A year ago, Data Return introduced its Infinistructure utility computing platform intended to allow customers to maximize server utilization and more economically create on-demand compute resources through the use of server virtualization. Using Hewlett-Packard servers based on AMD Opteron processors, Data Return has been able to create hundreds of virtual server instances for customers within its data centers in Dallas and Pleasanton, Calif.

“We don’t have as much wasted hardware capacity and have lowered power and cooling bills by consolidating these physical servers with the use of virtualized machines,” Lochhead says. “It’s much cheaper, particularly when you’re talking about adding servers for redundancy rather than performance.”

The hardware-assisted virtualization capability within the AMD Opteron processors allows Data Return to run many more varieties of operating systems in both 32-bit and 64-bit versions on the same base hardware, he says. In the future, additional hardware-assisted abilities within Opteron are expected to include memory translation and virtualized access to I/O devices, he says.

“We’re enthusiastic about it,” Lochhead says. “When we were first going down this road, virtualization was pretty new, and customers were a little leery of accepting it. But when someone like AMD comes out and says they are putting these technologies into hardware, it’s a vote of confidence.”

What the future holds

Michael Cote, an analyst at RedMonk, says adding hardware-assisted functions to replace or augment software capabilities will continue to increase this year and next, as mainstream microprocessor manufacturers attempt to differentiate their product lines.

In addition, Cote says, “These capabilities will continue to increase as more IT professionals gain a greater understanding of what is available and the potential benefits.”

In most cases, rather than fully replacing traditional systems management software applications within a corporation, the new hardware-assisted capabilities will make that software operate more efficiently. Kevin Unbedacht, senior platforms strategist at Altiris, a provider of IT asset management software and services, says that Intel’s new Active Management Technology (AMT) is a good example.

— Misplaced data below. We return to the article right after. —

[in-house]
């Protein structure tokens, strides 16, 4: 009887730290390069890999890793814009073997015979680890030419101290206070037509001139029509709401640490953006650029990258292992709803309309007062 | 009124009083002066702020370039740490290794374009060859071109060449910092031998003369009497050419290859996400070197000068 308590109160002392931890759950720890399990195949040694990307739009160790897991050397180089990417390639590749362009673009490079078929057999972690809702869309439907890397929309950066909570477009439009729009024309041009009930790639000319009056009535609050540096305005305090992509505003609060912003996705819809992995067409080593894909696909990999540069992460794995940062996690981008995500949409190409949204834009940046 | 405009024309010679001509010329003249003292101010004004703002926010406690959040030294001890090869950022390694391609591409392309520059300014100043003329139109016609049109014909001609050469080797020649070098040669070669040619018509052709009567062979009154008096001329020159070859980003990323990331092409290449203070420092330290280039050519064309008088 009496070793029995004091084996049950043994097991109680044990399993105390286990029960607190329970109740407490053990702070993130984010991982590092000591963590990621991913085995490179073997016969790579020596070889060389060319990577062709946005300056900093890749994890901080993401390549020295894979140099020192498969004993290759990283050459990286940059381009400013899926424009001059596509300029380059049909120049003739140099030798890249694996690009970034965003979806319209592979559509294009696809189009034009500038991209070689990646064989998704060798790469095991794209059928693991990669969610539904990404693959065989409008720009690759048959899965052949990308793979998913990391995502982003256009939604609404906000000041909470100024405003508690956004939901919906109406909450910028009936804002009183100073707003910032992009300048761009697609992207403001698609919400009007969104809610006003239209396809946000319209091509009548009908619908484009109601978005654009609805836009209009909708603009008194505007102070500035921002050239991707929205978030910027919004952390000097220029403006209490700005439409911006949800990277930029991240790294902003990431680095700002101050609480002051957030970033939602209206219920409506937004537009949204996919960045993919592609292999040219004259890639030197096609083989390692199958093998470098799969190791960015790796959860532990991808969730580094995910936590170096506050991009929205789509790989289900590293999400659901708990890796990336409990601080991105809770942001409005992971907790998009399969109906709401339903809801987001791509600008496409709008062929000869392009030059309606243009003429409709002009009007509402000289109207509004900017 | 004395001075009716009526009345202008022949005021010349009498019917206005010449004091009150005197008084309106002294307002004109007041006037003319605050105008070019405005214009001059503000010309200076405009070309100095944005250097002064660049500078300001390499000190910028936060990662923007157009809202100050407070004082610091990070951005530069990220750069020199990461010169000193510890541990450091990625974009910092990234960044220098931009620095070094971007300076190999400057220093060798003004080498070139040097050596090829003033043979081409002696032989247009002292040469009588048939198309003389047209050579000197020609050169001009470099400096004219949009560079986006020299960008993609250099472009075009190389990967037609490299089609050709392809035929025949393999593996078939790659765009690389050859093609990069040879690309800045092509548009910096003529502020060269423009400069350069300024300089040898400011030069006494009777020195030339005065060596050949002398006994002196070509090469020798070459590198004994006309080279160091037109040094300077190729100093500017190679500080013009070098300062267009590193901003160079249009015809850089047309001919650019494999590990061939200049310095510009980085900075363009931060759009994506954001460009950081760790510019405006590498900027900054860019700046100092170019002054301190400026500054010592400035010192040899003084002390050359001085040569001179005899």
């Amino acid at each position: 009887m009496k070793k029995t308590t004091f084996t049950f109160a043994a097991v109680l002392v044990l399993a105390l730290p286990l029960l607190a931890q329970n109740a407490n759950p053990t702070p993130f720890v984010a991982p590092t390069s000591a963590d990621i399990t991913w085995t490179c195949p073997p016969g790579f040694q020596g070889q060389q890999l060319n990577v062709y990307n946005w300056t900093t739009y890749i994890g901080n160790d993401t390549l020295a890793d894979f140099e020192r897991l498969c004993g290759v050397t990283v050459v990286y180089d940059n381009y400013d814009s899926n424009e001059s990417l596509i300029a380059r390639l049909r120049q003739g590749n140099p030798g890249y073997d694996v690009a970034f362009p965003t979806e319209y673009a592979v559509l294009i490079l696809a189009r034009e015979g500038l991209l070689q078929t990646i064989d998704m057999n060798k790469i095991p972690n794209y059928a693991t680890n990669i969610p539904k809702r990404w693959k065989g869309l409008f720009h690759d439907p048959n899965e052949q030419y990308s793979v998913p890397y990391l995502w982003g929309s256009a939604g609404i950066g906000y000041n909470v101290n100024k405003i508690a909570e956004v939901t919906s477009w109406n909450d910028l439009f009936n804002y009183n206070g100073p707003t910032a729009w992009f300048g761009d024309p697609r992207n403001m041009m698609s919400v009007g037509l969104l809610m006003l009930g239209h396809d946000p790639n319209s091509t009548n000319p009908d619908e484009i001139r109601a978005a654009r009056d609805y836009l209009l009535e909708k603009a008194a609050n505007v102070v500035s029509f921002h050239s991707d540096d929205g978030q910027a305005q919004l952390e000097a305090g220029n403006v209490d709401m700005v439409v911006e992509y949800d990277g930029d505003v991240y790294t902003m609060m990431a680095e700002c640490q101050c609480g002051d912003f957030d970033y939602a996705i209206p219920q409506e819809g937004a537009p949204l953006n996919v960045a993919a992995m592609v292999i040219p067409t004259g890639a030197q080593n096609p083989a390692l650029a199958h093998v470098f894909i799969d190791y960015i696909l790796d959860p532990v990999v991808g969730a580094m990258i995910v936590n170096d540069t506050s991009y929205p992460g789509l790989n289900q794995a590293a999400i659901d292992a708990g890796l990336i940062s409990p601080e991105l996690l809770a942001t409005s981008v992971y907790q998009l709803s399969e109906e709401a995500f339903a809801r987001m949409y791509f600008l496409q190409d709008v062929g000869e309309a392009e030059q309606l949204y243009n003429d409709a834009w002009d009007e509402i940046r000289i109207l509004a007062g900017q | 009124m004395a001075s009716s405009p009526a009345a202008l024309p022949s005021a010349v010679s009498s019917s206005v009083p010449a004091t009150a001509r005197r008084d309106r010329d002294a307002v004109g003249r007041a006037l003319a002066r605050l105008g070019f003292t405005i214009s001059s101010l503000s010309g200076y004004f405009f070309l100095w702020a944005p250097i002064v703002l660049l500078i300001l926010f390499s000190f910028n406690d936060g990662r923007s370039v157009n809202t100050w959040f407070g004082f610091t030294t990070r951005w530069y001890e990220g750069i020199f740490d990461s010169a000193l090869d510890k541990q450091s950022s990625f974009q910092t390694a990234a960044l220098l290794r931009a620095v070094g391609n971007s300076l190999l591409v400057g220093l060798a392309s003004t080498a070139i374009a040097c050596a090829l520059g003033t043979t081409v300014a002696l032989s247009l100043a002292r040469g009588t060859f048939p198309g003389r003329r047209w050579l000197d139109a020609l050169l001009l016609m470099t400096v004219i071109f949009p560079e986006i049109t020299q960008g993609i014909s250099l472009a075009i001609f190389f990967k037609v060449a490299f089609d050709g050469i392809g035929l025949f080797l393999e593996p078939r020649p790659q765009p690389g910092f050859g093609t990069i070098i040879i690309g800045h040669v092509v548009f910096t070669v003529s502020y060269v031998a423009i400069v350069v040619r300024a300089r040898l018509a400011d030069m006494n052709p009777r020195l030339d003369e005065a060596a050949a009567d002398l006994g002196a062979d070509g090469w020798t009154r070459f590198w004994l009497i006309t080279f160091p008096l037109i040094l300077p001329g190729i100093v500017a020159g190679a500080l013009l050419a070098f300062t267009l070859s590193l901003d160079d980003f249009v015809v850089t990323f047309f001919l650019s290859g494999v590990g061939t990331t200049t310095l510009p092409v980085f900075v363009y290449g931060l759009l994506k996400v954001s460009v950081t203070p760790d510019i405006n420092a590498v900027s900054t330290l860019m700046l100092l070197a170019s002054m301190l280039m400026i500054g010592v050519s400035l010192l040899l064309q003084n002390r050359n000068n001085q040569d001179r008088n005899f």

Altiris’ software has traditionally been able to analyze only those systems that are on and running an operating system. If a system is off, or not operating properly, the Altiris software can’t collect a full inventory analysis.

By using the AMT capability embedded within the chip set of VPro systems, however, the Altiris tracking and inventory software can detect systems even when they are off or not operating properly.

In addition, flash memory inside the VPro chip set stores system information each time the PC is booted, providing up-to-date information on the system status. The out-of-band alerts enabled by AMT can allow an IT department to make a single dispatch call, instead of the two that have been traditionally required for analysis and repair, he sa.

The end result, Unbedacht says, is a hardware/software combo that can proactively monitor IT infrastructure instead of reacting only when something is wrong.

In addition, having basic management capabilities hardwired into silicon will make it simpler for new entrepreneurial systems management companies to add product offerings that can rapidly be adopted by IT professionals and integrated in enterprise-level applications, RedMonk’s Cote says.

For its part, Intel calls its effort Embedded IT, and is attacking the problem with a variety of new or planned capabilities. Competitor AMD has similar efforts within its Trinity and Torrenza programs.

Measuring success: Not so fast

The biggest boost to processor performance in the last two years has been the move to multicore processors. The migration from single-core to